US 20040098310 A1
A device communicates with a telecom system to establish a call or data session. The communication includes an identifier used by the telecom system to obtain account information and/or preauthorization from a fund guardian. The fund guardian maintains account information about the device and/or subscriber associated with the identifier. A fund guardian authorizes a call access cost or data session access cost. The telecom system facilitates the call or data session between the device and a destination address until the authorized access costs are expired. A reauthorization can occur prior to expiration. An access rate negotiation may also include a bandwidth negotiation.
1. A method of user payment in a telecommunication system, comprising:
in response to a user request to use a device on the telecommunication system, sending to a fund guardian network node, a payment amount needed to satisfy the user's use of the device;
receiving from the fund guardian, an authorization indicating sufficient funds are available to satisfy the payment amount; and
based on the authorization from the fund guardian, authorizing the user to use the device on the telecommunication system.
2. The method of
3. The method of
4. The method of
5. The method of
6. The method of
7. The method of
8. The method of
9. The method of
10. The method of
11. A method of user payment for device access to a telecommunication system, the method comprising:
sending a request to use a device on the telecommunication system;
receiving in response to the request, a payment amount needed to satisfy communications access costs for the device;
sending an authorization to pay the payment amount; and
in response to receiving an indication that the authorized amount is expiring, sending a re-authorization to pay an additional amount.
12. The method of
13. The method of
14. A method used by a device to pay for communicating resources, the method comprising:
sending an identifier;
receiving a transaction based cost for utilizing the communication resources;
sending an authorization to pay the transaction based cost; and
sending a communication destination address; and
utilizing the communicating resources to send and receive communications until the authorized transaction based cost expires.
15. The method of
16. The method of
17. The method of
sending a bandwidth request;
wherein the device is a wireless computer, the authorization further comprises a bandwidth indication, and the sent and received communications comprise data.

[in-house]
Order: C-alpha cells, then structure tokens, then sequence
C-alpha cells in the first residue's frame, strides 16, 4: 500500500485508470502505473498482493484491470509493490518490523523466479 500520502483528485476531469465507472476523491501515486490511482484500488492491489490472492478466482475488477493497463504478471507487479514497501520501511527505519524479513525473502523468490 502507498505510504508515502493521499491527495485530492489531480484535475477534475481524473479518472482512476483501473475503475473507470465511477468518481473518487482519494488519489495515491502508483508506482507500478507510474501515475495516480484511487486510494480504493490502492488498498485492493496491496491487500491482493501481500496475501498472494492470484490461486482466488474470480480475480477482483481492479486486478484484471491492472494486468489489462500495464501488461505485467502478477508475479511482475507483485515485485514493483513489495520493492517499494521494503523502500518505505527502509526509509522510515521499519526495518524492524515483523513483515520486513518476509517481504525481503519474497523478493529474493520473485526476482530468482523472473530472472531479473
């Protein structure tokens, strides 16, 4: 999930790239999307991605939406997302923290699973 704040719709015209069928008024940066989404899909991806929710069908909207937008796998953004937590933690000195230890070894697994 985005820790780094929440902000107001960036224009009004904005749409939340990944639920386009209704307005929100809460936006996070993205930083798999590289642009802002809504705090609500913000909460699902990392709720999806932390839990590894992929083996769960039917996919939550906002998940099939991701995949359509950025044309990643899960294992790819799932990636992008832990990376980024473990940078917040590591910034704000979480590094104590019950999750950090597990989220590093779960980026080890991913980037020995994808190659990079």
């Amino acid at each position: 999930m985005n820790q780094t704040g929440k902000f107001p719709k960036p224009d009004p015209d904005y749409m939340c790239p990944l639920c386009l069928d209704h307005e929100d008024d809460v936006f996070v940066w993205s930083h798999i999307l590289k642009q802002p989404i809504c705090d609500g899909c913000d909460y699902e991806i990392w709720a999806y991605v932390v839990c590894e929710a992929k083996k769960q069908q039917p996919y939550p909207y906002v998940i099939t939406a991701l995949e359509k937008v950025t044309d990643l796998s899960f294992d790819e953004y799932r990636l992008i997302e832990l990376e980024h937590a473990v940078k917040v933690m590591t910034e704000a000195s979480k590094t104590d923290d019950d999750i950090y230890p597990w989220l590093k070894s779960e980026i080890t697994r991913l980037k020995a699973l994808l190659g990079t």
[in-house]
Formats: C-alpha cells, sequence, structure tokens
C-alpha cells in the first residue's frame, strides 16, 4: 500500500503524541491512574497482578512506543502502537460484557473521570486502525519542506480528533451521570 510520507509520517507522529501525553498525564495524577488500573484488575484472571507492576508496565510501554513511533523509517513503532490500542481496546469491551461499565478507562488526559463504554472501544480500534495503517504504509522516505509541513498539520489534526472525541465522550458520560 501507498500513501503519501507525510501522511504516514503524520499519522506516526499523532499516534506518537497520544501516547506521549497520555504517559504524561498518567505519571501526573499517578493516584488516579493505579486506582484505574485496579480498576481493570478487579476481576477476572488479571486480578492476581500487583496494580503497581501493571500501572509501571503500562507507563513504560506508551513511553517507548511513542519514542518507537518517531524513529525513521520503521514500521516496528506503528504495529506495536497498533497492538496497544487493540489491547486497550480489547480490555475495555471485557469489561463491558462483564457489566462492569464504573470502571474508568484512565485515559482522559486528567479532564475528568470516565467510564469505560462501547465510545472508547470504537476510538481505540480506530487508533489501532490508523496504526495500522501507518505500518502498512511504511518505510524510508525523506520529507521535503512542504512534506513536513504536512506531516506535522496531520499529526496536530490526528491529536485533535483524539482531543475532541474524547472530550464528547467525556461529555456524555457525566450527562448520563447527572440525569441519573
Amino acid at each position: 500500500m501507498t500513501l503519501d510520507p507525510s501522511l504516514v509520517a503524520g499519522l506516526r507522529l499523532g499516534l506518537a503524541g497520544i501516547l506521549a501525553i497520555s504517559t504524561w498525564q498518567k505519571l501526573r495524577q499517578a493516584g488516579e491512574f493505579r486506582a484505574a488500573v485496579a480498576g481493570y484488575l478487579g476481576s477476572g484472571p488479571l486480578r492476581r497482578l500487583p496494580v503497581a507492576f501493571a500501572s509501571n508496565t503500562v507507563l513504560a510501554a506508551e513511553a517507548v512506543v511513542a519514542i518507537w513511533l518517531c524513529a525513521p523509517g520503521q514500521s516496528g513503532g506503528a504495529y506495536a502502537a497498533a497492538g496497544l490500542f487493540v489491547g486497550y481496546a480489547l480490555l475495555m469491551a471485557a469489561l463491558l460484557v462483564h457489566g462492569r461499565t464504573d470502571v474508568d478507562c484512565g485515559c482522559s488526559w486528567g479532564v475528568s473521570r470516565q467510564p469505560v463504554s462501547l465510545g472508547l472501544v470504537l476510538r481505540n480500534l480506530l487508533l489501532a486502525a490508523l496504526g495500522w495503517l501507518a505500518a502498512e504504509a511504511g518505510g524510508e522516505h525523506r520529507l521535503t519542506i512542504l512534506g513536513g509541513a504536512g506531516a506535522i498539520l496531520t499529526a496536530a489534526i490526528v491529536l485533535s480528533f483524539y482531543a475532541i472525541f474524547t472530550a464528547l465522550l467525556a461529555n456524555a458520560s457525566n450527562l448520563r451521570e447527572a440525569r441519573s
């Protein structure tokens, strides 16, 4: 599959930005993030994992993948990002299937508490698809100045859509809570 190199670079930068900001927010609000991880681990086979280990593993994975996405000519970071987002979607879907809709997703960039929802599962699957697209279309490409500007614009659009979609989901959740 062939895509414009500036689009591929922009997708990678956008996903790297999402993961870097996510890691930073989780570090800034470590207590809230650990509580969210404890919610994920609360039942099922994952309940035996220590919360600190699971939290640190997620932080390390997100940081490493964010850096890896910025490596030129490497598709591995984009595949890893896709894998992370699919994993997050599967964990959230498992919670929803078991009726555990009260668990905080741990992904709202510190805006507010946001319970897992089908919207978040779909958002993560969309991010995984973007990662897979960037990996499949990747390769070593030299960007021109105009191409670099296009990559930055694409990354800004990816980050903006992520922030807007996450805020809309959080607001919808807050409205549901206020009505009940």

18. The method of
19. The method of
20. The method of
receiving a cost for continuing communications upon expiration of the authorized transaction based cost; and
sending an authorization to continue communications for an additional period.
21. A telecom system performing a method comprising:
receiving an identifier;
sending in response to the identifier, a communication session based access cost;
receiving an authorization of the access cost;
receiving a destination address;
establishing a communication session identifier associated with the destination address and the authorization;
sending and receiving communications associated with the session identifier; and
timing the communications associated with the session identifier in order to determine an expiration of the authorized access cost.
22. The method of
23. The method of
24. The method of
upon the approaching expiration of the authorized communication access costs, sending an indication of the approaching expiration and a continued communication access cost; and
receiving a continuation authorization of the continued communications access cost; and
timing the continued communications in order to determine an expiration of the continued authorization.
25. The method of
upon expiration of the timed authorization, terminating the communication session, and sending a request for payment of the authorized communications access costs; and
receiving the communications access costs in response to the request.
26. A wireless telecom fund guardian, performing a wireless communication access pre-payment authorization method comprising:
maintaining account information for plural wireless subscribers comprising account information associated with identifiers;
receiving an identifier and an authorization amount request;
authenticating the identifier and verifying availability of funds;
sending an authorization number; and
receiving a request for payment amount including the authorization number; sending a funds transfer in response to receiving the request for payment.
27. The method of
28. The method of
29. The method of
30. The method of
31. The method of
32. A mobile telephone, comprising:
a processor; and
a memory comprising instructions which, when executed by the processor, result in signaling a telecom system in a manner that causes the telecom system to provide an access rate;
determining whether a user of the mobile telephone authorizes the access rate;